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Fiorentina 6-0 Genoa: Player grades and 3 things we learned

The Viola pummel the Grifoni as they regain 6th place with a match in hand

ACF Fiorentina v Genoa CFC - Serie A Photo by Matteo Ciambelli/DeFodi Images via Getty Images

Player grades

Pietro Terracciano—6.5: Terracciano had practically nothing to do all match, although he was caught out in no-mans land and nearly suffered embarrassment at the hands of Manolo Portonova’s lob in the first half. Still, a clean sheet bumps him back up. Interesting to see if he’s the starter moving forwards, if so it’s hard to see Bart sticking around through the summer.

Cristiano Biraghi—8.5: He was never tested defensively all match, so I can’t give him too high of a grade, but my god. I can’t remember the last time I saw a player score two free-kicks in a match. Both of his goals were absolutely gorgeous, and he combined well going forwards as well. Still think we need a defensive upgrade this summer to push further up the table, but he’s won me over quite a bit since the beginning of the year.

Igor—6.5: Genoa playing horribly meant that he had little to do, but this was still the best match I’ve seen from Igor in a little while. Comfortable on the ball yet physical in the tackle, if he can put it all together he’d be a hell of a defender. Hopefully, he gains confidence from this match and starts improving the mental side of his game.

Nikola Milenković—6.5: Similar to Igor, was hardly called into action. Was his normal physical self, winning three aerial duels. Locked down Yeboah and Destro to great effect.

Alvaro Odriozola—7.5: Probably the best game I’ve seen from Odriozola. Like Biraghi, it helped he didn’t have to defend, but he was such a great positive presence moving forwards today, always offering an option to Nico and Jack. I’ll repeat word for word what I said about Biraghi here: Still think we need a defensive upgrade this summer to push further up the table, but he’s won me over quite a bit since the beginning of the year.

Jack Bonaventura—7.5: I’m of the opinion Jack should be getting a look for the Azzurri, and this match continues to show why. Even if he wasn’t the flashiest today, he showed great positioning and awareness on the first goal, and then dropped a beauty of a pass onto Vlahovic for an assist later on. He had the fourth most passes for the Viola (77), showing how integral he is to all phases of the match for Vincenzo Italiano.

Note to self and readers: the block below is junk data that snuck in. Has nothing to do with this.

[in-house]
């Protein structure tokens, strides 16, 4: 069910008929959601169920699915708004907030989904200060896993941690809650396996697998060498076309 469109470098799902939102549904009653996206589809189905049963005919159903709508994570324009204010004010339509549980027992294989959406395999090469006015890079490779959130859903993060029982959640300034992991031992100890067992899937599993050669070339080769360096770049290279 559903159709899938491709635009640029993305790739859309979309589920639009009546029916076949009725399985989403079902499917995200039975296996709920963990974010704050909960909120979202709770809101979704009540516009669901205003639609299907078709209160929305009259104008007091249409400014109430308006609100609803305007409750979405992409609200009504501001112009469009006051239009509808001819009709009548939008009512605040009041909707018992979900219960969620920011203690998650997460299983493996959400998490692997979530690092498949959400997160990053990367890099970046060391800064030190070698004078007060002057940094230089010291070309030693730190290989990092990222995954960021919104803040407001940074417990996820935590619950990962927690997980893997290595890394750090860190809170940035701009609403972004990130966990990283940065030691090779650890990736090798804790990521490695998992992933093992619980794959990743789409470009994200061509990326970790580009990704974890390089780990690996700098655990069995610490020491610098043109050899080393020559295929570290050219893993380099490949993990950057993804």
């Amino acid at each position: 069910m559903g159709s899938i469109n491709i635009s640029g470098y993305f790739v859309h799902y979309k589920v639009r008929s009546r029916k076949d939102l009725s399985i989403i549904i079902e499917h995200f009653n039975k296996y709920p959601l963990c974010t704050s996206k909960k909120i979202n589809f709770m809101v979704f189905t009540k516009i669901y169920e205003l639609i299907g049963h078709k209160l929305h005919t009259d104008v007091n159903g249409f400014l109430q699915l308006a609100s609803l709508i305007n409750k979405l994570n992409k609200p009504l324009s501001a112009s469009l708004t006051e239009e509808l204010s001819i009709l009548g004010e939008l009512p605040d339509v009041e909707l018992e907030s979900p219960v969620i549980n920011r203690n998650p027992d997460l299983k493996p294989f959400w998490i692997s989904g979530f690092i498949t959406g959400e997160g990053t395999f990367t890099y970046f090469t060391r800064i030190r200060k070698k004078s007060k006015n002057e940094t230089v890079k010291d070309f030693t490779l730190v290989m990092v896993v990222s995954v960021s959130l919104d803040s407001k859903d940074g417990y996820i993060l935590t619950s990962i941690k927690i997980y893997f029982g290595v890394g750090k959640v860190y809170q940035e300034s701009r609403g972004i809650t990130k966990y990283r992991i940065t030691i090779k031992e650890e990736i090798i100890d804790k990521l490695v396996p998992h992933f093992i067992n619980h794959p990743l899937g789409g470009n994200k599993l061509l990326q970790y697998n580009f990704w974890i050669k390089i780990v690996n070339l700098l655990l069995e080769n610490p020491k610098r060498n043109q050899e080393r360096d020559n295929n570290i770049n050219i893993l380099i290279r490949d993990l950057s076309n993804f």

Lucas Torreira—8: Savor that Torreira header while you can, because I doubt we’ll see another one from him during his time in Firenze. Seriously, how awesome is this guy? I’m happy to be vindicated on wanting him here so badly, and he’s been so good. Single-handedly he’s transformed this Fiorentina midfield, and we can’t buy him outright soon enough. 95% pass accuracy on 87 passes is exactly what we needed from our regista.

Youssef Maleh—7: Maleh wasn’t nearly as involved in the buildup as Jack or Torreira, but he did a good job of floating forwards and getting on the end of crosses. He had a good volley attempt early on, and nearly scored a beautiful bicycle kick. All in all, he’s grown so much as a player in the last six months and is a guy who I think could be an everyday starter a year from now. While I’m disappointed he wasn’t called up to AFCON, him showing his skills in Firenze right now further proves that he needs to be in the Atlas Lions’ next squad.

Nico Gonzalez—7.5: It was his best match since Bologna, as he wreaked havoc on the left-hand side. He had by far the most key passes on the team with 5, and although he wasn’t rewarded on the stat sheet, this is the Nico we needed to see. Constantly shifting this way and that, he used his change of pace to deadly effect against Genoa’s Serie B level defenders. He’s overdue for a goal at this point, so I’m betting on him finding the net against Cagliari.

Dušan Vlahović—7: That panenka miss was bad. Really bad. Him wheeling away to celebrate before it went in? Yikes. Of course, he rebounded from that rocky start and played excellently, showing off his hold-up play in combinations with Jack, Nico and Ricky Saponara. His goal was a thing of beauty and highlights why Arsenal fans are drooling over him so much. He’s the best #9 we’ll have for a while, so I’ll enjoy him while he’s on the field in Viola. Although, I’m not going to be too sad to see him leave given him and Darko Ristic’s off-the-field antics.